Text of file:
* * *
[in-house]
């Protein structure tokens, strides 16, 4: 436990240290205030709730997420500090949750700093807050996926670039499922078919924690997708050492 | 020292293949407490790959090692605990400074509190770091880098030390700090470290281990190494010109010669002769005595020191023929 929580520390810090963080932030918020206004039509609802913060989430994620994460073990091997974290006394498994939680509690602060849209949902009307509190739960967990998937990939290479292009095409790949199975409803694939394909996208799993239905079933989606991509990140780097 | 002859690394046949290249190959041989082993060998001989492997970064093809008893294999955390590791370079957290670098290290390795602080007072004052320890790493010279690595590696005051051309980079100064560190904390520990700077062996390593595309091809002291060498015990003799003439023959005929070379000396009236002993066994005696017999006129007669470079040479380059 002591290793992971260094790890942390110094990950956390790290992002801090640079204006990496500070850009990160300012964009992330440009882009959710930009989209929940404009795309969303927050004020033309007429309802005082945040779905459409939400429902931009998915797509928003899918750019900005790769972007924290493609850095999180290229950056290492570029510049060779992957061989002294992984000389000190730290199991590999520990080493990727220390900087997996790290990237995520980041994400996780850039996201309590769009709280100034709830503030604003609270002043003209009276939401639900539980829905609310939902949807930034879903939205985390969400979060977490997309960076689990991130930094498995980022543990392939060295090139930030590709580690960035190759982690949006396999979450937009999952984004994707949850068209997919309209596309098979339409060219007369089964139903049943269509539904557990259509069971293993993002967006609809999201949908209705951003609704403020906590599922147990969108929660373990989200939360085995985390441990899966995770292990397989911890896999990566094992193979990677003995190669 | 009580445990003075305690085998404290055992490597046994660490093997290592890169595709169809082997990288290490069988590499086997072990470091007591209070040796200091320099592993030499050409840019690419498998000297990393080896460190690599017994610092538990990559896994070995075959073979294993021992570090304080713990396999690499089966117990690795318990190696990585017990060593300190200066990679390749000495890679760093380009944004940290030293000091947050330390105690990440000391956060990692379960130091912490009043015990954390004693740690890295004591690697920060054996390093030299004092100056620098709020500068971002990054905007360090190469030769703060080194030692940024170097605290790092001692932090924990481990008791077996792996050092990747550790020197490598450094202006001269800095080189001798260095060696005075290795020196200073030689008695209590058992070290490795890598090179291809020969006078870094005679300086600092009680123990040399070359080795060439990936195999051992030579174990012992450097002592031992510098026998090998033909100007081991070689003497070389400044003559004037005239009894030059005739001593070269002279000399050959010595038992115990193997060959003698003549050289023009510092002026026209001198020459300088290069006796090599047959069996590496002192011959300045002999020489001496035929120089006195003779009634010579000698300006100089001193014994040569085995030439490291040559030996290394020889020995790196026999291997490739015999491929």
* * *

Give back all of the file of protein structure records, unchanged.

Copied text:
[in-house]
């Protein structure tokens, strides 16, 4: 436990240290205030709730997420500090949750700093807050996926670039499922078919924690997708050492 | 020292293949407490790959090692605990400074509190770091880098030390700090470290281990190494010109010669002769005595020191023929 929580520390810090963080932030918020206004039509609802913060989430994620994460073990091997974290006394498994939680509690602060849209949902009307509190739960967990998937990939290479292009095409790949199975409803694939394909996208799993239905079933989606991509990140780097 | 002859690394046949290249190959041989082993060998001989492997970064093809008893294999955390590791370079957290670098290290390795602080007072004052320890790493010279690595590696005051051309980079100064560190904390520990700077062996390593595309091809002291060498015990003799003439023959005929070379000396009236002993066994005696017999006129007669470079040479380059 002591290793992971260094790890942390110094990950956390790290992002801090640079204006990496500070850009990160300012964009992330440009882009959710930009989209929940404009795309969303927050004020033309007429309802005082945040779905459409939400429902931009998915797509928003899918750019900005790769972007924290493609850095999180290229950056290492570029510049060779992957061989002294992984000389000190730290199991590999520990080493990727220390900087997996790290990237995520980041994400996780850039996201309590769009709280100034709830503030604003609270002043003209009276939401639900539980829905609310939902949807930034879903939205985390969400979060977490997309960076689990991130930094498995980022543990392939060295090139930030590709580690960035190759982690949006396999979450937009999952984004994707949850068209997919309209596309098979339409060219007369089964139903049943269509539904557990259509069971293993993002967006609809999201949908209705951003609704403020906590599922147990969108929660373990989200939360085995985390441990899966995770292990397989911890896999990566094992193979990677003995190669 | 009580445990003075305690085998404290055992490597046994660490093997290592890169595709169809082997990288290490069988590499086997072990470091007591209070040796200091320099592993030499050409840019690419498998000297990393080896460190690599017994610092538990990559896994070995075959073979294993021992570090304080713990396999690499089966117990690795318990190696990585017990060593300190200066990679390749000495890679760093380009944004940290030293000091947050330390105690990440000391956060990692379960130091912490009043015990954390004693740690890295004591690697920060054996390093030299004092100056620098709020500068971002990054905007360090190469030769703060080194030692940024170097605290790092001692932090924990481990008791077996792996050092990747550790020197490598450094202006001269800095080189001798260095060696005075290795020196200073030689008695209590058992070290490795890598090179291809020969006078870094005679300086600092009680123990040399070359080795060439990936195999051992030579174990012992450097002592031992510098026998090998033909100007081991070689003497070389400044003559004037005239009894030059005739001593070269002279000399050959010595038992115990193997060959003698003549050289023009510092002026026209001198020459300088290069006796090599047959069996590496002192011959300045002999020489001496035929120089006195003779009634010579000698300006100089001193014994040569085995030439490291040559030996290394020889020995790196026999291997490739015999491929």